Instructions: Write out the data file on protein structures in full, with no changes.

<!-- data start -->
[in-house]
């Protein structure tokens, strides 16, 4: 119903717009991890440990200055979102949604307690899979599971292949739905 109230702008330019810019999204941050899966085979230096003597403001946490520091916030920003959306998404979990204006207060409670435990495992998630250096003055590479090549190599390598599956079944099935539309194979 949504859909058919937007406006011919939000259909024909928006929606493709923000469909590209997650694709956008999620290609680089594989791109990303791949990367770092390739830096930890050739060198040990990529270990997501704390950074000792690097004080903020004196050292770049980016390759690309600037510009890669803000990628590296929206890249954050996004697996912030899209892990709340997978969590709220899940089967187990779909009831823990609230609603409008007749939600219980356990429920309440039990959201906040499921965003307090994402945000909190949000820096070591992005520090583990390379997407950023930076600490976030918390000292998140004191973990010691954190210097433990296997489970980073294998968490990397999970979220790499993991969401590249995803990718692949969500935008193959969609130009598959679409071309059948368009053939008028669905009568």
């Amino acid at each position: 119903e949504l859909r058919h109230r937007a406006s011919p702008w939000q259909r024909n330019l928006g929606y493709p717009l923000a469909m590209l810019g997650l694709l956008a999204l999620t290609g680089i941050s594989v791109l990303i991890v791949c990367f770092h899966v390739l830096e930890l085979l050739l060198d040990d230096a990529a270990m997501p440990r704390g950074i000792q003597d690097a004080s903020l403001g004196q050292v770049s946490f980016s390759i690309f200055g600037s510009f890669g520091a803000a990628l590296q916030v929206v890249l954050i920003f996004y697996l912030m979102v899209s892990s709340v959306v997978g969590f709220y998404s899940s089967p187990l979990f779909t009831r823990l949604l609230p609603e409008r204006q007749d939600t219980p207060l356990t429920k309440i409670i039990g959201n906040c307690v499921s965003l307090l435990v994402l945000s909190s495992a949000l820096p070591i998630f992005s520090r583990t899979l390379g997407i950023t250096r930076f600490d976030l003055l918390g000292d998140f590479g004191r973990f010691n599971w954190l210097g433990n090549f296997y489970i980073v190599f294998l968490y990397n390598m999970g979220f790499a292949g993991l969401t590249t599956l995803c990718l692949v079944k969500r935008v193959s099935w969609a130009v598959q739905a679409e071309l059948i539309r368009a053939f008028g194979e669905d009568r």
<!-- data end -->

[in-house]
């Protein structure tokens, strides 16, 4: 119903717009991890440990200055979102949604307690899979599971292949739905 109230702008330019810019999204941050899966085979230096003597403001946490520091916030920003959306998404979990204006207060409670435990495992998630250096003055590479090549190599390598599956079944099935539309194979 949504859909058919937007406006011919939000259909024909928006929606493709923000469909590209997650694709956008999620290609680089594989791109990303791949990367770092390739830096930890050739060198040990990529270990997501704390950074000792690097004080903020004196050292770049980016390759690309600037510009890669803000990628590296929206890249954050996004697996912030899209892990709340997978969590709220899940089967187990779909009831823990609230609603409008007749939600219980356990429920309440039990959201906040499921965003307090994402945000909190949000820096070591992005520090583990390379997407950023930076600490976030918390000292998140004191973990010691954190210097433990296997489970980073294998968490990397999970979220790499993991969401590249995803990718692949969500935008193959969609130009598959679409071309059948368009053939008028669905009568």
């Amino acid at each position: 119903e949504l859909r058919h109230r937007a406006s011919p702008w939000q259909r024909n330019l928006g929606y493709p717009l923000a469909m590209l810019g997650l694709l956008a999204l999620t290609g680089i941050s594989v791109l990303i991890v791949c990367f770092h899966v390739l830096e930890l085979l050739l060198d040990d230096a990529a270990m997501p440990r704390g950074i000792q003597d690097a004080s903020l403001g004196q050292v770049s946490f980016s390759i690309f200055g600037s510009f890669g520091a803000a990628l590296q916030v929206v890249l954050i920003f996004y697996l912030m979102v899209s892990s709340v959306v997978g969590f709220y998404s899940s089967p187990l979990f779909t009831r823990l949604l609230p609603e409008r204006q007749d939600t219980p207060l356990t429920k309440i409670i039990g959201n906040c307690v499921s965003l307090l435990v994402l945000s909190s495992a949000l820096p070591i998630f992005s520090r583990t899979l390379g997407i950023t250096r930076f600490d976030l003055l918390g000292d998140f590479g004191r973990f010691n599971w954190l210097g433990n090549f296997y489970i980073v190599f294998l968490y990397n390598m999970g979220f790499a292949g993991l969401t590249t599956l995803c990718l692949v079944k969500r935008v193959s099935w969609a130009v598959q739905a679409e071309l059948i539309r368009a053939f008028g194979e669905d009568r």